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Republicans are perceived as uncaring and aloof. That obviously has to change.
There has been a lot of discussion since Election Day about what went wrong for Republicans, and what they need to do to win again in the future. In my view, Republicans’ challenge is captured in one word: empathy, the act of understanding and being sensitive to the feelings and experiences of others.
While Republicans are not necessarily less empathetic than Democrats, they are perceived that way by voters. And in politics, perception is reality.
Mitt Romney brought many qualities to the campaign. He exuded competence and had a keen grasp of the issues and a plausible plan to fix the nation’s problems. He had a proven record of business accomplishment and had shown the ability to bring disparate political factions together. One quality that eluded him was empathy.
Polls throughout the campaign showed Romney behind President Obama by sizeable margins on empathy-related issues — on which candidate cared about average people; which would represent ordinary Americans; which was more likeable.
On Election Day, exit polls found more voters shared Romney’s values and felt he’d be a better steward of the economy. But Obama won the empathy vote going away.
Voters had a more favorable view of Obama, and he won by 10 points on the question, “Who is more in touch with people like you?”
And for voters whose top attribute in a candidate was that he “cares about people like me,” Obama won by a mind-blowing 63 points.
Of course, it wasn’t just Romney but the entire Republican Party that suffered from an empathy deficit. At pivotal moments throughout the campaign Republicans came across as uncaring and insensitive. Many of those moments came during the Republican primaries, just as voters were getting their first glimpses of the candidates.
On September 7, 2011, Republican debate audience members cheered when Texas Gov. Rick Perry said he had “never struggled” with the idea that one of his state’s record 234 executed death row inmates might have been innocent.
Five days later, A Republican audience cheered a debate moderator’s question about whether a hypothetical 30-year-old who suddenly needs urgent care should be allowed to die because he lacks insurance.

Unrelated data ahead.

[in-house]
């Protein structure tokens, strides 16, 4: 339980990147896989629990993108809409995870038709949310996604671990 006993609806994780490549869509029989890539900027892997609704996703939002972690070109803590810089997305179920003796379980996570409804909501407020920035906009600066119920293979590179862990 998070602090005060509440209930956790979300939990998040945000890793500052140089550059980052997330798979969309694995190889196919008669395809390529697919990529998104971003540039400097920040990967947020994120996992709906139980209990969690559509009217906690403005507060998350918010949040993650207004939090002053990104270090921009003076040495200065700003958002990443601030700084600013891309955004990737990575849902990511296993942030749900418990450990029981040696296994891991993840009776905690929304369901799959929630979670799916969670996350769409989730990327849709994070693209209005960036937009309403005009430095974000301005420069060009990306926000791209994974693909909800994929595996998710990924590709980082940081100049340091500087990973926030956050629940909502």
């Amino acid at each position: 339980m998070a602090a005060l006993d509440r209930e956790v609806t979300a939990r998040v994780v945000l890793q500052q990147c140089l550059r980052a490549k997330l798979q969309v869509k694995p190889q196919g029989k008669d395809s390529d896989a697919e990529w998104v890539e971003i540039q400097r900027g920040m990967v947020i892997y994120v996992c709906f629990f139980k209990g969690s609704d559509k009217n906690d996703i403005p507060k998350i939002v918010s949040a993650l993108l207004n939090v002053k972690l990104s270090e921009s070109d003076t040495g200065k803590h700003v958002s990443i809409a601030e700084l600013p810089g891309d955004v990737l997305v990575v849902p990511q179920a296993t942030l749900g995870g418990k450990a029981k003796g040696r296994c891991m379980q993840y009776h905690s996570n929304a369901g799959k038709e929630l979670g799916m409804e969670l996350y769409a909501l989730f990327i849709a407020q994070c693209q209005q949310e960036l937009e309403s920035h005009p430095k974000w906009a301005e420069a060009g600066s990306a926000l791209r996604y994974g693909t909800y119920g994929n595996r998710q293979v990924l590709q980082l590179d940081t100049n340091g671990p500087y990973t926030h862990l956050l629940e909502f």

The perception of Republicans as heartless was reinforced when Republican Senate candidates Todd Akin and Richard Murdock made inept and uncompassionate remarks about rape and abortion.
It was further reinforced when a video went viral of Mitt Romney claiming that 47 percent of Americans see themselves as victims and don’t “take responsibility and care for their lives.”
More generally, this perception is reinforced whenever conservatives use “illegal” as a noun or use the word “alien” to talk about illegal immigrants, and whenever they advise, as Romney did during the primaries, that illegal immigrants “self deport.”
Democrats do not have a monopoly on empathy, of course. Obama often shows an appalling lack of compassion and understanding toward entire groups of people — for example, unborn babies and those who don’t want to be complicit in their demise.
Many conservatives also point out that government compassion cannot and should not displace personal compassion. It’s no wonder that numerous surveys have found conservatives are likelier than liberals to give their time and money to charity.
A man of faith in a godless age is hitting Americans where it hurts.
Mr. and Mrs. American Spectator Reader, let P.J. O’Rourke talk sense to your kids.
In Britain, defending your property can get you life.
The debacle of this president’s administration is both a cause and a symptom of the decline of American values. Unless Congress impeaches him, that decline will go on unchecked. An eminent jurist surveys the damage and assesses the chances for the recovery of our culture.
It won’t take long for conservatives to scratch this presidential wannabe off their 2008 scorecard.
The American Christmas, like the songs that celebrate it, makes room for everybody under the rainbow. Is that why so many people seem to be hostile to it?
Was the President done in by the economy, or by the politics of the economy?